Our figure of the month 07/2021: The Dependency Ratio

The pension system in Germany is financed on a pay-as-you-go basis. In very simplified terms, this means that statutory pensions are paid from the gross wages of employees subject to social insurance contributions plus an employer's contribution. However, employees subject to social insurance contributions are also the population group that directly (e.g., raising their own children) or indirectly (e.g., child benefits) bears a large part of the expenses for families. Thus, not only pension payments but also family benefits are borne by employees. To get an idea of a "total burden" of this population group, it is helpful to look at the ratio of the young (0 to under 18 years old) and the old (67 and older) to the working population (18 to under 67 years old). A quotient of one of the "dependency ratio" formed in this way indicates that for every person of working age there is one person entitled to pension payments or triggering family benefits.

The basis for calculating the historical development of the dependency ratio up to 2020 is the updated population figures from the Federal Statistical Office. For the future development, the 14th Coordinated Population Projection is used. Within the framework of this, various variants are calculated, which differ with regard to the development of the birth rate, life expectancy and migration. The figure shows the effects of different developments in migration balances on the dependency ratio given moderate developments in fertility and life expectancy. The dependency ratio will rise sharply from the last measured value of 0.56 (2020) in all variants considered and will be at an intermediate peak between 0.72 and 0.74 in the mid-2030s. The influence of migration balances at the end of the projection period is most evident: in the trajectory with low annual net migration, the balance reaches levels of 147 thousand persons annually by 2030 and then remains constant. Under these conditions, the dependency ratio would reach a level of 0.8 in 2060. If net migration is high (311 thousand persons per year from 2030), it would be lower at a level of 0.74. For every 100 persons of working age, there would then be 74 persons claiming pension payments or triggering family benefits.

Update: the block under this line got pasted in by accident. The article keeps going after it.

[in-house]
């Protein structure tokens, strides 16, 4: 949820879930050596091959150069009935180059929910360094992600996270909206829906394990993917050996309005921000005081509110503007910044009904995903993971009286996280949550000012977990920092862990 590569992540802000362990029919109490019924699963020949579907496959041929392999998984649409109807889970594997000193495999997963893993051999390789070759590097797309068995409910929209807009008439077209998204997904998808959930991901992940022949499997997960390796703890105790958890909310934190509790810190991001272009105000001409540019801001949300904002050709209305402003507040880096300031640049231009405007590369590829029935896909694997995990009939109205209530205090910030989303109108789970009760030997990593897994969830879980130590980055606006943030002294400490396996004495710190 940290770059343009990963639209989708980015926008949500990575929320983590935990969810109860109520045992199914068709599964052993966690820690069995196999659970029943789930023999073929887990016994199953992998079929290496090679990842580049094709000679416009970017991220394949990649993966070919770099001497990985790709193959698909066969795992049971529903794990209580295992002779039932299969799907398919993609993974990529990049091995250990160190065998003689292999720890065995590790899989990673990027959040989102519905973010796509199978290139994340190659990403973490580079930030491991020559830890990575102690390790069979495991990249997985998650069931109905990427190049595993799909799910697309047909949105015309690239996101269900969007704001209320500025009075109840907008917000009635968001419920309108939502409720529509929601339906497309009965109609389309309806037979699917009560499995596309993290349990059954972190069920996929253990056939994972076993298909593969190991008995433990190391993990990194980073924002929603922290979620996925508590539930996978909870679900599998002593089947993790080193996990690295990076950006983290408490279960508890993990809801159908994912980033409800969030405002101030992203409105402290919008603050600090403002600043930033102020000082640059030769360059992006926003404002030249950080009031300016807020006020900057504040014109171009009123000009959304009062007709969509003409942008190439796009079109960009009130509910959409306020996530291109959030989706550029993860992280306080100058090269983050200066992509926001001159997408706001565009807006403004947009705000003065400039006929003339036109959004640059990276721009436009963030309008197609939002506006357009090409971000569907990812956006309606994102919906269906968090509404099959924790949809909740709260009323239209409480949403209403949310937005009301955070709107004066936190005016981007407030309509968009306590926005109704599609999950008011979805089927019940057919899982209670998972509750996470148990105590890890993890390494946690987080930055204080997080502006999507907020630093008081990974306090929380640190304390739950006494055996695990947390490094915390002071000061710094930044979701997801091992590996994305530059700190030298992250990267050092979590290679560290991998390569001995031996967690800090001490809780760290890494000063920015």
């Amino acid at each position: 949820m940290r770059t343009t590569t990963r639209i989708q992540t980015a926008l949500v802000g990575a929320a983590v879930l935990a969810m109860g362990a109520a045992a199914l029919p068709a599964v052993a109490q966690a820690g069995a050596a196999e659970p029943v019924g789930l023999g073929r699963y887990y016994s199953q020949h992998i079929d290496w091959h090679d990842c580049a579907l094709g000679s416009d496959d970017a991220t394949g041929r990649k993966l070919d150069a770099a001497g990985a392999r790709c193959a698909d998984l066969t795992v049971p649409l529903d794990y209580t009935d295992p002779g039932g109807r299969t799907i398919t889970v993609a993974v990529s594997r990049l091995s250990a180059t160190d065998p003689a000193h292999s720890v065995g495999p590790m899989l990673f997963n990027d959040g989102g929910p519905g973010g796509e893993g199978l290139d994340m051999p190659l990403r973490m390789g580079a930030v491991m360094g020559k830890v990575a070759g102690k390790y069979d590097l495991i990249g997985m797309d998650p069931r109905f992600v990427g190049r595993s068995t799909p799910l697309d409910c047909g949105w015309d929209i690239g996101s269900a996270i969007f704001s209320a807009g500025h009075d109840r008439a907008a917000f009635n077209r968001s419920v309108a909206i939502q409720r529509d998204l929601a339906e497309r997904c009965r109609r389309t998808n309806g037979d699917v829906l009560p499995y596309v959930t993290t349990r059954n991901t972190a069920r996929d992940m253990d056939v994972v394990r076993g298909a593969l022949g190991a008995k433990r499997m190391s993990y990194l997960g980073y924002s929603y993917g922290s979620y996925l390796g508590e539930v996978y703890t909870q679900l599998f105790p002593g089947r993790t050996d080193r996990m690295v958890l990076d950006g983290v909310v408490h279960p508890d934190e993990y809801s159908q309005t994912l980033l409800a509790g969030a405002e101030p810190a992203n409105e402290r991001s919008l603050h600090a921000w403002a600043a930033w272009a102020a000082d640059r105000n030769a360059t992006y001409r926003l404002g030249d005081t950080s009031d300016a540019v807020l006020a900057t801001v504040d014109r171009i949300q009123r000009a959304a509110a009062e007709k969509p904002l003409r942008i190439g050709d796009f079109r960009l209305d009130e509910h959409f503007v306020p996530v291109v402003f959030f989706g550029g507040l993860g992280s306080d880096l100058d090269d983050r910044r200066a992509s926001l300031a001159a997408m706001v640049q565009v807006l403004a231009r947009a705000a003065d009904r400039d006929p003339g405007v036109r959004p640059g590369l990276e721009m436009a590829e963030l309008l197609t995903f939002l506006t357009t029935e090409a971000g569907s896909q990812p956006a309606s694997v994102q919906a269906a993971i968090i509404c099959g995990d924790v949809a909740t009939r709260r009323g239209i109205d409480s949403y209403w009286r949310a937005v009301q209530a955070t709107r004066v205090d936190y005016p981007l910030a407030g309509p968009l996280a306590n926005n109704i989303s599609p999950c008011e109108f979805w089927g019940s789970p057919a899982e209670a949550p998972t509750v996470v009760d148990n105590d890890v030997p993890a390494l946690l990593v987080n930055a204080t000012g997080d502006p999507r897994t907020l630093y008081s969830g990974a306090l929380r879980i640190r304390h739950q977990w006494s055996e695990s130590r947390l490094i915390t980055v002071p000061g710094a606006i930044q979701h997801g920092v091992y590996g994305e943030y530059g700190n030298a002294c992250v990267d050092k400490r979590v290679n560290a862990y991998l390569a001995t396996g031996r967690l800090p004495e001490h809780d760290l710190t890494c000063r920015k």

Increasing the retirement age, which is being debated in the political arena, is one possible way to lower the dependency ratio. There are limits to stabilizing the dependency ratio. For example, even with high net migration, the retirement age in 2060 would have to be around 72 years if the aim were to keep the dependency ratio at the 2020 level by this means alone. Supplementary approaches to stabilizing the pay-as-you-go system will therefore be required. In addition to additional private pension provision, for example, an increase in the propensity to work, the volume of work and average wages would support the system.

Other figures can be found here.

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